Viruses are the smallest living organisms, but without a cellular structure. They have a simple structure, consisting of a small piece of nucleic acid, either DNA or RNA, surrounded by a protein or lipoprotein coat. They can reproduce by invading living cells, therefore, are all parasitic. While outside a host cell they are inert, inside they enter a dynamic phase in which they replicate, pirating the host cell’s enzymes, nucleic and amino acids and machinery to accomplish what they are not equipped to do alone. Viral replication is often carried out at the expense of the host. Diseases such as herpes, rabies, influenza, some cancers, poliomyelitis and yellow fever are of viral origin. Of the estimated 1,000-1,500 types of viruses, approximately 250 cause diseases to humans (over 100 of which cause the common cold) and 100 infect animals.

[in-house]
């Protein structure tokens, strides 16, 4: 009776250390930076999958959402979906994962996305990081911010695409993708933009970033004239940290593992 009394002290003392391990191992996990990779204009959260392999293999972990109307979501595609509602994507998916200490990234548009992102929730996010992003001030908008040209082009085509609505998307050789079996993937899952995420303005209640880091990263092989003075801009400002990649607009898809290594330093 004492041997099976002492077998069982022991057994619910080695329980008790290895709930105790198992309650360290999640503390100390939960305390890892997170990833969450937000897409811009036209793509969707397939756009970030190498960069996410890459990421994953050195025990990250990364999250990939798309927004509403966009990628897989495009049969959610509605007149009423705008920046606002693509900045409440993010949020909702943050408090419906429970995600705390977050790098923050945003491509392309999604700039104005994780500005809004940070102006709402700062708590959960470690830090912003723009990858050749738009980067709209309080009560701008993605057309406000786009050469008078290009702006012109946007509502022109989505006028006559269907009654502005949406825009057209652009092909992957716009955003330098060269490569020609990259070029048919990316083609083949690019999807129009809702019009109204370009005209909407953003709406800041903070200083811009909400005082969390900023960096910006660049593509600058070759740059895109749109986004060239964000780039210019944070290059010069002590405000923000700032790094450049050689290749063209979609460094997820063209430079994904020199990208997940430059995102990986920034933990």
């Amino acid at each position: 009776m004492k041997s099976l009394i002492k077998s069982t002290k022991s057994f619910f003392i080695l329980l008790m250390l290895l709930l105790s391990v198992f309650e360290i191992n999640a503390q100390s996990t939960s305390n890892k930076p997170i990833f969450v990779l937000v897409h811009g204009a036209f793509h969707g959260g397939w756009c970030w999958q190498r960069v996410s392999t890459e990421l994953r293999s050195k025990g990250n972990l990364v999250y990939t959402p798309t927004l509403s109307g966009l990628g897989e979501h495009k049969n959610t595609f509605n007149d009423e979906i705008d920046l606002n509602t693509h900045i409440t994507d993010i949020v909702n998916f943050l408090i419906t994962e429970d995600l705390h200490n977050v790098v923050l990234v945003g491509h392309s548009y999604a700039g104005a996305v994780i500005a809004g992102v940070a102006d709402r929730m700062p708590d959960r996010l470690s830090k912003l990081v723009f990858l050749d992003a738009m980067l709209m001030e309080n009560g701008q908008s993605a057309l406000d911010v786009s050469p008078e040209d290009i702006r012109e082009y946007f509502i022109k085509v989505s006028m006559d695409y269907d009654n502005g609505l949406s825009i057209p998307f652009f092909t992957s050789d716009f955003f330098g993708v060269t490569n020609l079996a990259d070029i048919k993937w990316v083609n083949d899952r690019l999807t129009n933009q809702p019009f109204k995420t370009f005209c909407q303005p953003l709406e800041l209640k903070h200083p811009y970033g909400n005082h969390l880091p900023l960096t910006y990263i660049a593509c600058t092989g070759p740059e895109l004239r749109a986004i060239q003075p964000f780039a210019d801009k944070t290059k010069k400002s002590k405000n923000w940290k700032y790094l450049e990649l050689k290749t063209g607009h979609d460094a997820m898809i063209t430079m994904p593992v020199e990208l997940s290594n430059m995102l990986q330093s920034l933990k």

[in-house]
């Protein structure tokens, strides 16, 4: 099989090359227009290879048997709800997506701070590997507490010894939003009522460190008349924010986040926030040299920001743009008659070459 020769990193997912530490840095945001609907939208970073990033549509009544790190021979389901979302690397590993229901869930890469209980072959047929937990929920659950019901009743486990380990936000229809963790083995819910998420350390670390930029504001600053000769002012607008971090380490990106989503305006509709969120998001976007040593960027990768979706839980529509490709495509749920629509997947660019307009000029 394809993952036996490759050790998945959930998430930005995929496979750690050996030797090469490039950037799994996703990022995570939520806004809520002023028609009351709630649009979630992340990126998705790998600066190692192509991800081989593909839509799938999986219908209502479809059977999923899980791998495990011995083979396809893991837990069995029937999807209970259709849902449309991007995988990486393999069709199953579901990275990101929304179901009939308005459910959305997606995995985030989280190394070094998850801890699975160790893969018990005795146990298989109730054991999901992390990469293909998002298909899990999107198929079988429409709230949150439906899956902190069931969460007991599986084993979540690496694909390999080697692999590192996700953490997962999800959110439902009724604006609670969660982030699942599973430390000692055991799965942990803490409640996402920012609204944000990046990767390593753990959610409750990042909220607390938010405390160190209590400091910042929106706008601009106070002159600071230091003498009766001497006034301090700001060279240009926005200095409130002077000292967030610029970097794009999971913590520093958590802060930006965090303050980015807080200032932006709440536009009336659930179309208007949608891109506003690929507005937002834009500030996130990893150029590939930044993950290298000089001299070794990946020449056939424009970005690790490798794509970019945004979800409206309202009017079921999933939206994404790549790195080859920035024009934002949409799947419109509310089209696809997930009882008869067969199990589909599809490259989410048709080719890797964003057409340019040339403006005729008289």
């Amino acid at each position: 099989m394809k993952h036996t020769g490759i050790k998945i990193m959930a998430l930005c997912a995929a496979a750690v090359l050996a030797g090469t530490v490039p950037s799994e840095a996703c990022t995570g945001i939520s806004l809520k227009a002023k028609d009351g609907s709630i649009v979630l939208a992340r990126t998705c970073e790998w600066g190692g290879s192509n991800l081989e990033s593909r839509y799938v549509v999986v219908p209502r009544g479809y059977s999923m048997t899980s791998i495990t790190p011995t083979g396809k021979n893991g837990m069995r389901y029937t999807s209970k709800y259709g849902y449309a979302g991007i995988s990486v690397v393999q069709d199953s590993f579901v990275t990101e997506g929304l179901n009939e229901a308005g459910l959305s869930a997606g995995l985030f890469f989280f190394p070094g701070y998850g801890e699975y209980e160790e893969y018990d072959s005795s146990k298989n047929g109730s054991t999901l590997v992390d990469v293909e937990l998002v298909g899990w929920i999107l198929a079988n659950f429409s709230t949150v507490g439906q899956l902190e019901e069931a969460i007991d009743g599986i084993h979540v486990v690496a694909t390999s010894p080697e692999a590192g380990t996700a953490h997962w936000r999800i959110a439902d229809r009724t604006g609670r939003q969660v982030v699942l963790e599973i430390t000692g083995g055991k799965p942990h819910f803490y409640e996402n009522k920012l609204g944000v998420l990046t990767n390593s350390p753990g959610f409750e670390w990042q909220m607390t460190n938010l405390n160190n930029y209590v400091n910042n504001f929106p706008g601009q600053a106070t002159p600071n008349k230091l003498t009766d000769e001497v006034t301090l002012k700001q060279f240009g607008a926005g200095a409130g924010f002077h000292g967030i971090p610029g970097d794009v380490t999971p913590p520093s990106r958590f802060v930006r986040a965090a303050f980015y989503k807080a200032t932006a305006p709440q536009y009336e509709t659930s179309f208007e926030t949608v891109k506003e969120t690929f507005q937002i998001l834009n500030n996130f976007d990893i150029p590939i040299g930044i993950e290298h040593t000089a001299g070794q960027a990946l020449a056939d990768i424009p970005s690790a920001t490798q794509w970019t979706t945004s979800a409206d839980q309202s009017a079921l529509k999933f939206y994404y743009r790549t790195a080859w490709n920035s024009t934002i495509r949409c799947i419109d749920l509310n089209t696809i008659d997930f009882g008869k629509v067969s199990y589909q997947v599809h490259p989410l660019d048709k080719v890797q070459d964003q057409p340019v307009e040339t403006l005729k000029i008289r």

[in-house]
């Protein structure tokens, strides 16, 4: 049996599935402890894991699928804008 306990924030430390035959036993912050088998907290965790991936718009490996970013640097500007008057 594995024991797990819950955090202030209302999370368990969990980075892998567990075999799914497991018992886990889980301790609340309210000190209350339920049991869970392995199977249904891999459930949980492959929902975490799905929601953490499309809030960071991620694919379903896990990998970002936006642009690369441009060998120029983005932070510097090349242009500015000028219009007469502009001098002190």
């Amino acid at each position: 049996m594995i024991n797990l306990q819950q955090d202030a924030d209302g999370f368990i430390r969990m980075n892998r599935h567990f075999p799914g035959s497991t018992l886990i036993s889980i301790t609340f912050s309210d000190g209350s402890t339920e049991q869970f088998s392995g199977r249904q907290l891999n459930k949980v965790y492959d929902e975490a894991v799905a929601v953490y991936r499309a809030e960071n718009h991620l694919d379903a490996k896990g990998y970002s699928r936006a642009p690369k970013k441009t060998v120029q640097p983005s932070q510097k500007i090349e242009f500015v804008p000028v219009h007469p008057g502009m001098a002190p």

Discovery of Viruses
It was in 1898 that Beijerink, a Dutchman, for the first time described the infectious nature of certain plant fluids as ‘virus’. Later, viruses were found to be the smallest living organisms, their size ranging from 20 to 300 nm, and about 50 times smaller than bacteria. They cannot be seen with a light microscope and pass through filters that retain bacteria.